We are a City that believes in justice, not in supporting a broken summons system.
This is who we are.
Una ciudad que cree en los Neoyorkinos. En una verdadera reforma judicial. Y en la promesa de las segundas oportunidades.
We know that promoting better outcomes means supporting vulnerable New Yorkers starting when they are young.
The shocking reality is that every year, over one million of our fellow New Yorkers struggle with not having enough food to feed themselves or their families. The epidemic of hunger in our City is real, and it disproportionally affects women, children, seniors and communities of color.
This City Council has fought to combat food insecurity by funding emergency food programs that operate on the front lines in the war against hunger in all 5 boroughs. And for the first time ever, we put food pantries in public schools, to give hungry families access to nutritious food.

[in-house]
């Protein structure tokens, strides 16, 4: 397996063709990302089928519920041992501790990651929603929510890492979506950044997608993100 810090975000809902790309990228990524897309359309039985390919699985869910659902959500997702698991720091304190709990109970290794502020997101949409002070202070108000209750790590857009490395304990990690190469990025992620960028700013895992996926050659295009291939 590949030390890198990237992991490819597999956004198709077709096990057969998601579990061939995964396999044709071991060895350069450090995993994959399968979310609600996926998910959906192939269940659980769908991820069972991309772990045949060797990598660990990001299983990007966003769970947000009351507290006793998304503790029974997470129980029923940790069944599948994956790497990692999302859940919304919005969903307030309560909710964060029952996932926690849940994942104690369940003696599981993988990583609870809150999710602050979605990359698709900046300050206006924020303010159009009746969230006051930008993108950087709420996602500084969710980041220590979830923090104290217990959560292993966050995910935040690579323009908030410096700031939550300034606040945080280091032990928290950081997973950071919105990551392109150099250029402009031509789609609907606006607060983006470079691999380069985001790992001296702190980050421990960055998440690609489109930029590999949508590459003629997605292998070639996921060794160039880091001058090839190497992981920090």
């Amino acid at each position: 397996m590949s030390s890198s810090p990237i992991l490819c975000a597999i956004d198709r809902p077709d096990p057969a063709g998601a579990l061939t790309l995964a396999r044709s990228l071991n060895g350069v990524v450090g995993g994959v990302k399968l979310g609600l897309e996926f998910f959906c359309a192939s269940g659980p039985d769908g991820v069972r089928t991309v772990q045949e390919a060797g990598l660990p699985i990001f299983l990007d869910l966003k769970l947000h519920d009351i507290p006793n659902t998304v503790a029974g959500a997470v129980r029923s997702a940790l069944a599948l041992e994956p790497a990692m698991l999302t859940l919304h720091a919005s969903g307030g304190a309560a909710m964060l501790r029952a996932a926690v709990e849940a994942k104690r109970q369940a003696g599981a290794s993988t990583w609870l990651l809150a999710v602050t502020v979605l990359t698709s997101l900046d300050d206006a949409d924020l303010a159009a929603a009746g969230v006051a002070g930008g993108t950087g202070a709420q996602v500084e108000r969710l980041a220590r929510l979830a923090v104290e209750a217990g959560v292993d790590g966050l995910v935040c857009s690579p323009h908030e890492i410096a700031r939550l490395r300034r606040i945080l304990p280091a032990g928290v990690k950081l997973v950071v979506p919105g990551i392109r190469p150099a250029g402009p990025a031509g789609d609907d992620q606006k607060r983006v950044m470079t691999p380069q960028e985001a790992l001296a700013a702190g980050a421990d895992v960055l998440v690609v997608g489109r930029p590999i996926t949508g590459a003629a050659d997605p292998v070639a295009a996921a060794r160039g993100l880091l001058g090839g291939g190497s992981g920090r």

Today, we’re calling on the Administration to increase the baseline funding for Emergency Food Assistance Programs from $8 million to $22 million dollars.
A $14 million dollar increase will meet the basic needs of more than 500 food pantries and soup kitchens across the City, and provide food relief for hundreds of thousands of New Yorkers – including children.
We’re also renewing our call for the Administration to provide the 1.1 million students in NYC public schools with Universal Free Lunch.
The sad reality is, many New York City public school students wake up and go to bed hungry.
But as we have seen in our middle school lunch pilot program, when hunger isn’t an issue, children do better in school and lead healthier lives.
Children aren’t the only ones who need our help.
Seniors are also at risk of being food deprived, and the effects on their health and well-being could be equally devastating.
We are all going to be seniors one day – some of us sooner than others.
And we must make sure that we take care of one another – especially our food insecure seniors. Nuestros abuelos y abuelas.